Theories Of Tidal Action
The side of the Earth that faces the Moon experiences a larger gravitational pull, due to the Moon's closer proximity, than other parts of the Earth. This force causes the Earth itself to bulge slightly toward the Moon. This bulge is termed an Earth tide. Since water is free to move horizontally, the oceans tend to flow over the Earth's surface and collect in a secondary bulge on top of the Earth tide; this water bulge is termed an ocean tide.
At the same time, an Earth tide and an ocean tide form on the opposite side of the Earth, directly away from the Moon. This second bulge forms as follows (focusing on the ocean tide alone, for clarity): The Moon and the Earth, like all pairs of bodies orbiting each other in space, actually orbit around their common center of mass (that is, the point where, if their individual centers were attached to opposite ends of a rigid stick, the stick could be suspended from a string and remain in balance).
In the case of the Earth-Moon system, the common center of mass happens to be inside Earth, about 1068 miles (663 km) beneath the surface along a line connecting the center of the Earth to the center of the Moon. As the Earth and Moon revolve around this point like dancers spinning with linked hands, all points on both bodies experience a centrifugal force. This centrifugal force has the same magnitude and direction at every point on and in the Earth (i.e., away from the Moon parallel to a line connecting the center of the Earth to the center of the Moon). Where Earth's surface is at any angle other than 90° to the line connecting the center of the Earth to the center of the Moon, water experiences a horizontal component of this centrifugal force. On the half of Earth's surface facing away from the Moon, this horizontal force overcomes the pull of the Moon's gravity and causes water to flow over the Earth's surface to a point on the side of the Earth directly opposite the Moon-facing tidal bulge. A second tidal bulge thus form on the side of the Earth facing directly away from the Moon. This bulge is slightly smaller than the Moon-facing bulge because the imbalance between the Moon's gravitation and centrifugal force is smaller at this point. (The Moon is closer to the Moon-facing bulge, making its gravitation stronger there, whereas the centrifugal force considered here is the same everywhere on the Earth.) The larger, Moon-facing tide is termed the direct tide; the tide on the opposite side of the Earth is termed the opposite tide.
These two tidal bulges—one Moon-facing or direct, the other on the opposite side of the Earth—are the high tides. Because the Earth is spherical, these bulges are actually arcs, meeting at the poles to form a globe-girdling ring or belt of high tide aligned with the Moon. (Centrifugal force and the Moon's gravity cancel exactly at the poles, so the high tide is, in this simplified model, highest at the equator and diminishes to zero toward the poles.) Movement of water to this high-tide belt causes a complementary belt of low water to form around the Earth at 90° to the line connecting the centers of the Earth and Moon. This belt produces the phenomenon known as low tide.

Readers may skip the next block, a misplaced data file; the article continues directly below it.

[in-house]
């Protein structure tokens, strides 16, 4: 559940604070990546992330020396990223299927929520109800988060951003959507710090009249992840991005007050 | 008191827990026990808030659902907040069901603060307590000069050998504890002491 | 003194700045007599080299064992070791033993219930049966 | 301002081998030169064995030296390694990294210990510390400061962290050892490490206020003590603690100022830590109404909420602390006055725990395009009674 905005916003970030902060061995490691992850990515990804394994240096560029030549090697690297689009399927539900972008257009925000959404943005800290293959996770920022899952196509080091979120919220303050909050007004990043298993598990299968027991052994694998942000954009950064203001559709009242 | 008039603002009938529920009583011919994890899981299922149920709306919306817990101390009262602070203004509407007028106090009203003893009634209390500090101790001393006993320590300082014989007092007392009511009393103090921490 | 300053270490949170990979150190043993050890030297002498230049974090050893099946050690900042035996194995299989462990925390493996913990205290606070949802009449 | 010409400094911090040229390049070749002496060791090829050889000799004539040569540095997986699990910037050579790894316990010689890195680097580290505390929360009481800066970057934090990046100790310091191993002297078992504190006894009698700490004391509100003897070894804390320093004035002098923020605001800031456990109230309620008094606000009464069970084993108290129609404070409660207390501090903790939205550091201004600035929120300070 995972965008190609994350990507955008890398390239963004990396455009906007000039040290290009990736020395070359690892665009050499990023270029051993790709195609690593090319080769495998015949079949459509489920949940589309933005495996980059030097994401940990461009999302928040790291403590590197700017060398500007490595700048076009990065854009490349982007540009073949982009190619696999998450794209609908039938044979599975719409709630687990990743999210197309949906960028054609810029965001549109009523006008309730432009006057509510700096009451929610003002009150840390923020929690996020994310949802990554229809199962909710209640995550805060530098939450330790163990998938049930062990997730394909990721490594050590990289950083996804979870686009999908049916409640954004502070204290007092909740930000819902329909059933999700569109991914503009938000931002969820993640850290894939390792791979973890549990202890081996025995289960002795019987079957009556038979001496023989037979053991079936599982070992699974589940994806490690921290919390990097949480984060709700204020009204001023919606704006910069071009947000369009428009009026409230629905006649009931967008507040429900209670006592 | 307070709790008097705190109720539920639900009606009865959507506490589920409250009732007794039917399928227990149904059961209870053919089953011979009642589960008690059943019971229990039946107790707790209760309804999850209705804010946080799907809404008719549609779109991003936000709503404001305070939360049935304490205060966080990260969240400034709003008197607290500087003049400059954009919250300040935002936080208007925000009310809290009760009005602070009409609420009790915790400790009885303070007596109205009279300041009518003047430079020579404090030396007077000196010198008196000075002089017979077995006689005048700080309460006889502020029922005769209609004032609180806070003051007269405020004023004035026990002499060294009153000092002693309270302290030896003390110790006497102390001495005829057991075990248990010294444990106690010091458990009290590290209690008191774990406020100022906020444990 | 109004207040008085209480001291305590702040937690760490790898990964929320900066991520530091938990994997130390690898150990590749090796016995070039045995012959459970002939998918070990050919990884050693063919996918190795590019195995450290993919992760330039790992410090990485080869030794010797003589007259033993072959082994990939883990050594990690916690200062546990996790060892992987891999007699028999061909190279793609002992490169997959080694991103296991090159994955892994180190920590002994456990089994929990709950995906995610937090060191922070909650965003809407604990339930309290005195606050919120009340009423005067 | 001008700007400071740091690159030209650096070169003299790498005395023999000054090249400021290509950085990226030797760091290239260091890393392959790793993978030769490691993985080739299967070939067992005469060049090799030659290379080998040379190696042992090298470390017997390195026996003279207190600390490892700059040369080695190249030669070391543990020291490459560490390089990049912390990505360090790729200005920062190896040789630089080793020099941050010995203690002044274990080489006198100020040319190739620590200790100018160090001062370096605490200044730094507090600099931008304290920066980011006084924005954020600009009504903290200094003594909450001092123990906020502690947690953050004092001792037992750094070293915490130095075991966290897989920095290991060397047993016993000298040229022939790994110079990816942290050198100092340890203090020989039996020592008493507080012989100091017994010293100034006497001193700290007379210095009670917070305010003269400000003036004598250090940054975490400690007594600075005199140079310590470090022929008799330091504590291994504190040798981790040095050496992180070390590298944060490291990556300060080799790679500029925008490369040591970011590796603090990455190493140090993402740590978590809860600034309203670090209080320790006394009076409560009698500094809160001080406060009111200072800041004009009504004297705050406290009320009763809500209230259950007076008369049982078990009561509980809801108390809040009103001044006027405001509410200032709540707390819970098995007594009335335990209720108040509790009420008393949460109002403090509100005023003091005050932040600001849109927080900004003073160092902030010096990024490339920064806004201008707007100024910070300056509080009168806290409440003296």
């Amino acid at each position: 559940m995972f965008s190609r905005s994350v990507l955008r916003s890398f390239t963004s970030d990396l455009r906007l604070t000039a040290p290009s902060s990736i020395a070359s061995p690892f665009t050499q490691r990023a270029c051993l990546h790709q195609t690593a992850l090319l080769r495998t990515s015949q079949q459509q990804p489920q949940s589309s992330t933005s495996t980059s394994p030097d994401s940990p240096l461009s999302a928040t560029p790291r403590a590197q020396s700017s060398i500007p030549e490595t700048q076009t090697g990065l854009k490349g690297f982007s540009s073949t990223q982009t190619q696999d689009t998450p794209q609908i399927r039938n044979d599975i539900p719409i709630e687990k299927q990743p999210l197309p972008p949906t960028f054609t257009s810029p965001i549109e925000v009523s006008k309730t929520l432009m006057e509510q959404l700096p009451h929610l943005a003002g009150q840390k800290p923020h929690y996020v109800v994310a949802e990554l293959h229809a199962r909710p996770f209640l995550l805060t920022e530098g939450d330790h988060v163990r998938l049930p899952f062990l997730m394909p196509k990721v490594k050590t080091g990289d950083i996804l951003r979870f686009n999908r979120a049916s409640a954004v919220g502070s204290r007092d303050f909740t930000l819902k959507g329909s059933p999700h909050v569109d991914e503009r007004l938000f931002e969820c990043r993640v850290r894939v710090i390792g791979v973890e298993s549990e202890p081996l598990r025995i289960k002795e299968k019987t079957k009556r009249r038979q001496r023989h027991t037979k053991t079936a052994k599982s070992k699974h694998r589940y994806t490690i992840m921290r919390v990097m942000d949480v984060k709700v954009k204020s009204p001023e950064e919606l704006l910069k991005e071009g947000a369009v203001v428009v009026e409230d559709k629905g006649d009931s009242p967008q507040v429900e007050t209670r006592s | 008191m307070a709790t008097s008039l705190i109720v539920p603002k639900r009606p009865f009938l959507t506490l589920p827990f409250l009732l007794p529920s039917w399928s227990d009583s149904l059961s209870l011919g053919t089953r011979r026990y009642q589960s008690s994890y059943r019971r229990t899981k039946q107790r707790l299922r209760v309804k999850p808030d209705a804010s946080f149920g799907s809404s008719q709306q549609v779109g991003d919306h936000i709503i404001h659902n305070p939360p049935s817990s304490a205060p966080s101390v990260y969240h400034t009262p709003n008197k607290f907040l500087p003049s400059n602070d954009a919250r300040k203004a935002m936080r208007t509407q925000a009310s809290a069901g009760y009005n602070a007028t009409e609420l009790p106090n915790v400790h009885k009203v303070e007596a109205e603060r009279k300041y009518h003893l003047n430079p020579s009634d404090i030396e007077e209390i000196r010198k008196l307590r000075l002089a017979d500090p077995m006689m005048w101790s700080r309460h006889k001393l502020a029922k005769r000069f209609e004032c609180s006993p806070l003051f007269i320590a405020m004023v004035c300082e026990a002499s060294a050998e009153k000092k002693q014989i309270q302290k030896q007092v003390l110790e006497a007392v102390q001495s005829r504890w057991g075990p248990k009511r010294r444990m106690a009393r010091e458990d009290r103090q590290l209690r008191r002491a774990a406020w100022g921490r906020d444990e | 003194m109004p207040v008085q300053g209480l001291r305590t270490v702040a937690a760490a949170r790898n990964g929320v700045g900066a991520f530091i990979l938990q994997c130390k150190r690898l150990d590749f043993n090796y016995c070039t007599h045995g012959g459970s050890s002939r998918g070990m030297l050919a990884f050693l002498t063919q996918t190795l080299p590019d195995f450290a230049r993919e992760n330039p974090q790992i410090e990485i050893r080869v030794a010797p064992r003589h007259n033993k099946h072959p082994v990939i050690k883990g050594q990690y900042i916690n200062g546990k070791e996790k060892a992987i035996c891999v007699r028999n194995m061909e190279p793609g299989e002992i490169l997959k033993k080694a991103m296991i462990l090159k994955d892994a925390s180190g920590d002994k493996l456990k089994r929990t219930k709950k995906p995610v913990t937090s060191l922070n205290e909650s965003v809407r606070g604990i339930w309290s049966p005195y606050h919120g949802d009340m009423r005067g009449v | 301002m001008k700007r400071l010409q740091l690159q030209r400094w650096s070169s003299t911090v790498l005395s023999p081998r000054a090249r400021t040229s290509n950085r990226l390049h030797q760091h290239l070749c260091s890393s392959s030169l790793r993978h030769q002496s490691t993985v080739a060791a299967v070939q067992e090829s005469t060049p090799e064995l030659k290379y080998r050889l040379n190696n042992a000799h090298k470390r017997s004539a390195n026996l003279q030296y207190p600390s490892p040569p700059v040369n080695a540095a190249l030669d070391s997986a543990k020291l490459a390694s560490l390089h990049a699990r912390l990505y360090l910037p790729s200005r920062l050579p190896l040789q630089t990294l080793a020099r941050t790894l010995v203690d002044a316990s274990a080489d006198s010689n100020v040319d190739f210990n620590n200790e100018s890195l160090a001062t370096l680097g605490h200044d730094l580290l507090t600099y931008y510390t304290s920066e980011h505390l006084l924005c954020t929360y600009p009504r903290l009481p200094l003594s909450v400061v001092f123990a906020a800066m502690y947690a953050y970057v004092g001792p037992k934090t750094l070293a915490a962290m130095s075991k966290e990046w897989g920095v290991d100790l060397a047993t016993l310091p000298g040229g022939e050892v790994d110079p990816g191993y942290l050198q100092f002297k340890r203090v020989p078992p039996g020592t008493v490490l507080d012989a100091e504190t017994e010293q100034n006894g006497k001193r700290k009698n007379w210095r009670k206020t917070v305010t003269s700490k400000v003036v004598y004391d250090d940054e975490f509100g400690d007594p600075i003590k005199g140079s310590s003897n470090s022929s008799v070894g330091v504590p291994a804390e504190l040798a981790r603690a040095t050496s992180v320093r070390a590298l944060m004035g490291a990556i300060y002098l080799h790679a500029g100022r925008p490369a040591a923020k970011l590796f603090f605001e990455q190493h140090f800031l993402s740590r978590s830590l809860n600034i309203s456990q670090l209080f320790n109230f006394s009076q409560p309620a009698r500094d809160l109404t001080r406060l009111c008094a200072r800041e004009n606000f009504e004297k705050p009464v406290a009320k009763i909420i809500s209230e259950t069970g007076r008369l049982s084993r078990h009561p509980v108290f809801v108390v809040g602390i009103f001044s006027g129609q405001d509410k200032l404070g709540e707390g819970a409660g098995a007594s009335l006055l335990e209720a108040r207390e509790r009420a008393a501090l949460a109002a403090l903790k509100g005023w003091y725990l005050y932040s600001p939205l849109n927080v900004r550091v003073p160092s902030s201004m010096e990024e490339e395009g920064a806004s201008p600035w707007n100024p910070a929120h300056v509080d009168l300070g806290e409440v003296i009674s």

The high-tide belt always lies along the line connecting the centers of the Earth and Moon; however, as the Earth rotates daily on its axis, land areas approach this belt, pass through it, and leave it behind. Thus, from the point of view of an observer fixed to the surface of the rotating Earth, the ocean tides are continually sloshing up against some coastlines and draining away from others. As a result, most coastal areas experience two high tides and two low tides each day. One high tide corresponds to the high-tide arc facing the Moon, and the other to the high-tide arc facing away from the Moon.
The Sun forms similar tidal bulges in the Earth and its oceans, one set due to gravitation and the other to centrifugal force. However, the Sun's tidal effect is slightly less than one half that of the Moon. (It is both more massive than the Moon and more distant; distance wins.) As the Moon orbits the Earth every 28 days, it twice comes into alignment with the Earth and Sun—once when it is directly between the Earth and the Sun (i.e., when observers on Earth see the shadowed side of the Moon) and once when the Earth is directly between itself and the Sun (i.e., when observers on Earth see the illuminated or "full" side of the Moon). When the Moon and Sun are aligned, their tidal forces add up to produce a maximum tidal change. These maximal tides are termed spring tides because the waters of the ocean "spring up" higher (and sink lower) at these times. When the Moon and Sun are at right angles to each other (i.e., when the Moon is half-illuminated as seen from Earth), the solar and lunar tidal bulges do not add, and the least dramatic tides of the month are observed. These are termed neap tides.